Further enhancements were made to the Form I-9 that will appear when completing it electronically on a computer. Users will see:
- Checks to certain fields to ensure information is entered correctly;
- Drop-down lists and calendars;
- Instructions on the screen that users can access to complete each field; and
- Buttons that will allow users to access the instructions electronically, print the form, and clear the form to start over.
The Form I-9 instructions have been updated to include a field-by-field guide to completion, and to address common issues that arise during completion. The revised instructions have also been separated into a distinct document from the revised Form I-9, in line with USCIS’ general practice.
While USCIS has indicated it will soon issue a revised M-274, Handbook for Employers, Guidance for Completing Form I-9, it has yet to do so. In the meantime, USCIS refers users to the revised Form I-9 instructions, found on its website for the most up-to-date information.
Notably, the list of acceptable documents that the employee may present in order to establish identity and employment authorization remains the same.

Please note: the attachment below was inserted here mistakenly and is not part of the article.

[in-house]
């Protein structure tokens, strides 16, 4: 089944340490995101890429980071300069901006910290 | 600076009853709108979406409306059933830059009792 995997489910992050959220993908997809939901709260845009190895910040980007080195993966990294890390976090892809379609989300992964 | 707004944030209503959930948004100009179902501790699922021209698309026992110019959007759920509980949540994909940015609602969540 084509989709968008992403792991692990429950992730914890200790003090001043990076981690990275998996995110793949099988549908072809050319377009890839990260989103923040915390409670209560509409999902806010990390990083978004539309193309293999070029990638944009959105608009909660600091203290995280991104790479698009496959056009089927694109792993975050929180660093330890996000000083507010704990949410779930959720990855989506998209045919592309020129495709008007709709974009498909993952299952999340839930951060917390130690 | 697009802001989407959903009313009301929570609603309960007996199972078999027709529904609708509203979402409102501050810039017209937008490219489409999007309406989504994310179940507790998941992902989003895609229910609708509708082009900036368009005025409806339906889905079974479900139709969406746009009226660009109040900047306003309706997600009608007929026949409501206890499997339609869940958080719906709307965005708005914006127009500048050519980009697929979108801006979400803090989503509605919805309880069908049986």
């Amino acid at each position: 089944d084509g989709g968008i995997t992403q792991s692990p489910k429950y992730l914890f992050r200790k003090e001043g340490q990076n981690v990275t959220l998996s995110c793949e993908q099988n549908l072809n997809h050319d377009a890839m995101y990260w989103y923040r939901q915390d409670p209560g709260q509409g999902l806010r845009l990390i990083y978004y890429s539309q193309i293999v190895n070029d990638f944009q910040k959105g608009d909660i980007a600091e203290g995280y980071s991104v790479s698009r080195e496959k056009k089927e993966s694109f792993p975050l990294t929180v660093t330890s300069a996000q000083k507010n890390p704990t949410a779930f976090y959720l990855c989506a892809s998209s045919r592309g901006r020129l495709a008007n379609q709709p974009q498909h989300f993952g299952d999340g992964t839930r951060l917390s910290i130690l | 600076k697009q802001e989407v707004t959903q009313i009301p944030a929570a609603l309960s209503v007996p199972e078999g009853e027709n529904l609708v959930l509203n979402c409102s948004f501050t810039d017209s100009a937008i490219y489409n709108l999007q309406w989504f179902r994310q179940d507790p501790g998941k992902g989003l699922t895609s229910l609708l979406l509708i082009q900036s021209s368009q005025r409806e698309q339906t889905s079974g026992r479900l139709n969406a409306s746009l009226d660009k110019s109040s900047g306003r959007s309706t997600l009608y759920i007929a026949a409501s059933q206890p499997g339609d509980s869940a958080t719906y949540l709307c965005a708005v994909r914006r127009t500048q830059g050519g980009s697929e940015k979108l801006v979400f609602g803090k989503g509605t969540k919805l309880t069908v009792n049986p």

While the Form I-9 may seem relatively straightforward to employers, its completion can be complex and the rules surrounding it constantly evolve, which leads to large fines and other penalties for not completing and retaining the forms correctly.
For this reason, we recommend reaching out to an experienced immigration attorney when questions arise regarding the Form I-9.
Today, I’m delighted to bring you what I hope will be the first of several updates for employers from the immigration law perspective. One of my newest colleagues, Ashley Mendoza, along with my law partner Brenda Eckert, have been tracking some of the newest rules for employers coming out of the Department of Homeland Security. These rules will have a particular impact to employers who recruit from the STEM (science, technology, engineering, and math) areas. For employers that rely on foreign workers to help supplement their ranks, this is crucial to understand.
But a cautionary note: It’s a bit technical. There’s really no way around that. Immigration laws are just filled with technical requirements. Indeed, that’s one reason why a qualified immigration lawyer is often needed to help employers navigate these rules. Brenda and Ashley are leading the way here at my firm and I thank them for this detailed update.